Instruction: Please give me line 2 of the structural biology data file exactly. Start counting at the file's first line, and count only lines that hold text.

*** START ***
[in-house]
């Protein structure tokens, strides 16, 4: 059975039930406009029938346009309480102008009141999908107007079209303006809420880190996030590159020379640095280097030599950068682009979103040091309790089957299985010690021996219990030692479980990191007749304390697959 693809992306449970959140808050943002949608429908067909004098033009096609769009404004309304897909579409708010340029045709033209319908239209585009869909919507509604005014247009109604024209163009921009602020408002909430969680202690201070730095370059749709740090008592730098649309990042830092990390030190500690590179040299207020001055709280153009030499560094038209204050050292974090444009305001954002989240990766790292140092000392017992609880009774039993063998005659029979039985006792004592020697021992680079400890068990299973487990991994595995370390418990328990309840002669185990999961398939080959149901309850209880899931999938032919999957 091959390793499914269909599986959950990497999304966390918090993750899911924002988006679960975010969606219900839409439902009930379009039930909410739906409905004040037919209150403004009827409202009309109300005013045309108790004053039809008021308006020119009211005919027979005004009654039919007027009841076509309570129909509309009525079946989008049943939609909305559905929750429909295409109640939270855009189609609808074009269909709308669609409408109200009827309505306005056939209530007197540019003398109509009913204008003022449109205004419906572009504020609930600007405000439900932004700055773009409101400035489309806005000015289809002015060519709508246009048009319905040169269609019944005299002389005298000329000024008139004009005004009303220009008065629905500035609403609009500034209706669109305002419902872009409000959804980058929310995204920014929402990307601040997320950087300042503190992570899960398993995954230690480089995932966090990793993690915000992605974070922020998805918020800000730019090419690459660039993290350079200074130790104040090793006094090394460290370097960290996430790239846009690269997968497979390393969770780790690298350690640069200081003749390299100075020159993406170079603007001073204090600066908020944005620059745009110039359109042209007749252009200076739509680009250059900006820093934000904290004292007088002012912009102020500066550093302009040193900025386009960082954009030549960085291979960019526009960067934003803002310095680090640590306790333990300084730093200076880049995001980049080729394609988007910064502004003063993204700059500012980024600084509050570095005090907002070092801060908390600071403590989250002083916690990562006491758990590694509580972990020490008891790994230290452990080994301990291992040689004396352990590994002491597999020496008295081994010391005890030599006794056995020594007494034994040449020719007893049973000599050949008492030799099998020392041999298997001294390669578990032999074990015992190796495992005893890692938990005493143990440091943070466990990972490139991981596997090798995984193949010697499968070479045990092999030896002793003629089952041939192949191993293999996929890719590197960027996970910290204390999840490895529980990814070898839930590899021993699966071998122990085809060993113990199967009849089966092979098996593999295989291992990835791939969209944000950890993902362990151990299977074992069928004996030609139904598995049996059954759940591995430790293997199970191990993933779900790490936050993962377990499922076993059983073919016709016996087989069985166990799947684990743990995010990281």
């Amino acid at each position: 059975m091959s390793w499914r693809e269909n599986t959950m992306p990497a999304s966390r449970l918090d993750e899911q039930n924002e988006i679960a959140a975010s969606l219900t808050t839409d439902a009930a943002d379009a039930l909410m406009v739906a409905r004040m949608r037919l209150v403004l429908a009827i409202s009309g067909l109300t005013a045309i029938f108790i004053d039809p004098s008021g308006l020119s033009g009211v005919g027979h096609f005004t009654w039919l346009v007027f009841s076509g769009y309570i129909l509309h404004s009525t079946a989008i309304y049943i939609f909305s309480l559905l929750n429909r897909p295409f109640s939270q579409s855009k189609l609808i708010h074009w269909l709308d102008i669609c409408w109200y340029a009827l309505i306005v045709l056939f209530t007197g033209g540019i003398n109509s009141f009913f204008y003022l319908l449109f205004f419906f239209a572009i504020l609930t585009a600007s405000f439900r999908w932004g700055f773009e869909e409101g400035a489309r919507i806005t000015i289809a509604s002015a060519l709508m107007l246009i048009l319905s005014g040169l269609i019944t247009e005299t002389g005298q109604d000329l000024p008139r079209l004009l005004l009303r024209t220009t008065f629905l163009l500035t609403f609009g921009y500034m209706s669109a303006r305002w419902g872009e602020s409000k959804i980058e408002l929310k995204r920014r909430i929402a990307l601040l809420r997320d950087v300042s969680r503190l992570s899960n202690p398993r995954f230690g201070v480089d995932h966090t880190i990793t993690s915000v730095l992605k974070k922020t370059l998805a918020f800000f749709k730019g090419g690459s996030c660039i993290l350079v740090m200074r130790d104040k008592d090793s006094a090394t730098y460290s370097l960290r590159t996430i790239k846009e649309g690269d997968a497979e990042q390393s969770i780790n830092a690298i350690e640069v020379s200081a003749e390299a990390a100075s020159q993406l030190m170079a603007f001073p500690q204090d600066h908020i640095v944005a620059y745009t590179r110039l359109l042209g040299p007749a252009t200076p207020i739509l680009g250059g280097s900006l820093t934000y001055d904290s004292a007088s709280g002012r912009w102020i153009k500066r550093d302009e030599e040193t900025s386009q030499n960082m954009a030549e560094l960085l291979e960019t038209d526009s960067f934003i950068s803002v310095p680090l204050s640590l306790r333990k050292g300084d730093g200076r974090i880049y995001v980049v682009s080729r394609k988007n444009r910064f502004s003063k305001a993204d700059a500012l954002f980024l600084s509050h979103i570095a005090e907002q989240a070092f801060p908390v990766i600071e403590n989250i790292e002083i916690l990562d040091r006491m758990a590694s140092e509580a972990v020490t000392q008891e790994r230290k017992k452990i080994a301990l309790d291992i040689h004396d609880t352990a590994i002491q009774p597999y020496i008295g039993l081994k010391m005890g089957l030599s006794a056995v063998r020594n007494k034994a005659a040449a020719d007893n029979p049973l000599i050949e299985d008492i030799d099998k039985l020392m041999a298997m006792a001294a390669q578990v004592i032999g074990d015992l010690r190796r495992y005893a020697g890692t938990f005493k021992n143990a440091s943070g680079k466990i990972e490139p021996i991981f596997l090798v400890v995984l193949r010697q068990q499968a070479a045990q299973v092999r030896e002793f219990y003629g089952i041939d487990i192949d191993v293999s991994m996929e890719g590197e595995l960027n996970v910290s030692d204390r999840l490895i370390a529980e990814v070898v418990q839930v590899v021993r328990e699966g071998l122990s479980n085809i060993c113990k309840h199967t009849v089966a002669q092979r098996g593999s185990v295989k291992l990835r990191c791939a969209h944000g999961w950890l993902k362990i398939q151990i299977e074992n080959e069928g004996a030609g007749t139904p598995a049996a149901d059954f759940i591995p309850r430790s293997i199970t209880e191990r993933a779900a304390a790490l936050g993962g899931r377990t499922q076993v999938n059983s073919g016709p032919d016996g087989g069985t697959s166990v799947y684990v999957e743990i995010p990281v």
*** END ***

């Protein structure tokens, strides 16, 4: 059975039930406009029938346009309480102008009141999908107007079209303006809420880190996030590159020379640095280097030599950068682009979103040091309790089957299985010690021996219990030692479980990191007749304390697959 693809992306449970959140808050943002949608429908067909004098033009096609769009404004309304897909579409708010340029045709033209319908239209585009869909919507509604005014247009109604024209163009921009602020408002909430969680202690201070730095370059749709740090008592730098649309990042830092990390030190500690590179040299207020001055709280153009030499560094038209204050050292974090444009305001954002989240990766790292140092000392017992609880009774039993063998005659029979039985006792004592020697021992680079400890068990299973487990991994595995370390418990328990309840002669185990999961398939080959149901309850209880899931999938032919999957 091959390793499914269909599986959950990497999304966390918090993750899911924002988006679960975010969606219900839409439902009930379009039930909410739906409905004040037919209150403004009827409202009309109300005013045309108790004053039809008021308006020119009211005919027979005004009654039919007027009841076509309570129909509309009525079946989008049943939609909305559905929750429909295409109640939270855009189609609808074009269909709308669609409408109200009827309505306005056939209530007197540019003398109509009913204008003022449109205004419906572009504020609930600007405000439900932004700055773009409101400035489309806005000015289809002015060519709508246009048009319905040169269609019944005299002389005298000329000024008139004009005004009303220009008065629905500035609403609009500034209706669109305002419902872009409000959804980058929310995204920014929402990307601040997320950087300042503190992570899960398993995954230690480089995932966090990793993690915000992605974070922020998805918020800000730019090419690459660039993290350079200074130790104040090793006094090394460290370097960290996430790239846009690269997968497979390393969770780790690298350690640069200081003749390299100075020159993406170079603007001073204090600066908020944005620059745009110039359109042209007749252009200076739509680009250059900006820093934000904290004292007088002012912009102020500066550093302009040193900025386009960082954009030549960085291979960019526009960067934003803002310095680090640590306790333990300084730093200076880049995001980049080729394609988007910064502004003063993204700059500012980024600084509050570095005090907002070092801060908390600071403590989250002083916690990562006491758990590694509580972990020490008891790994230290452990080994301990291992040689004396352990590994002491597999020496008295081994010391005890030599006794056995020594007494034994040449020719007893049973000599050949008492030799099998020392041999298997001294390669578990032999074990015992190796495992005893890692938990005493143990440091943070466990990972490139991981596997090798995984193949010697499968070479045990092999030896002793003629089952041939192949191993293999996929890719590197960027996970910290204390999840490895529980990814070898839930590899021993699966071998122990085809060993113990199967009849089966092979098996593999295989291992990835791939969209944000950890993902362990151990299977074992069928004996030609139904598995049996059954759940591995430790293997199970191990993933779900790490936050993962377990499922076993059983073919016709016996087989069985166990799947684990743990995010990281």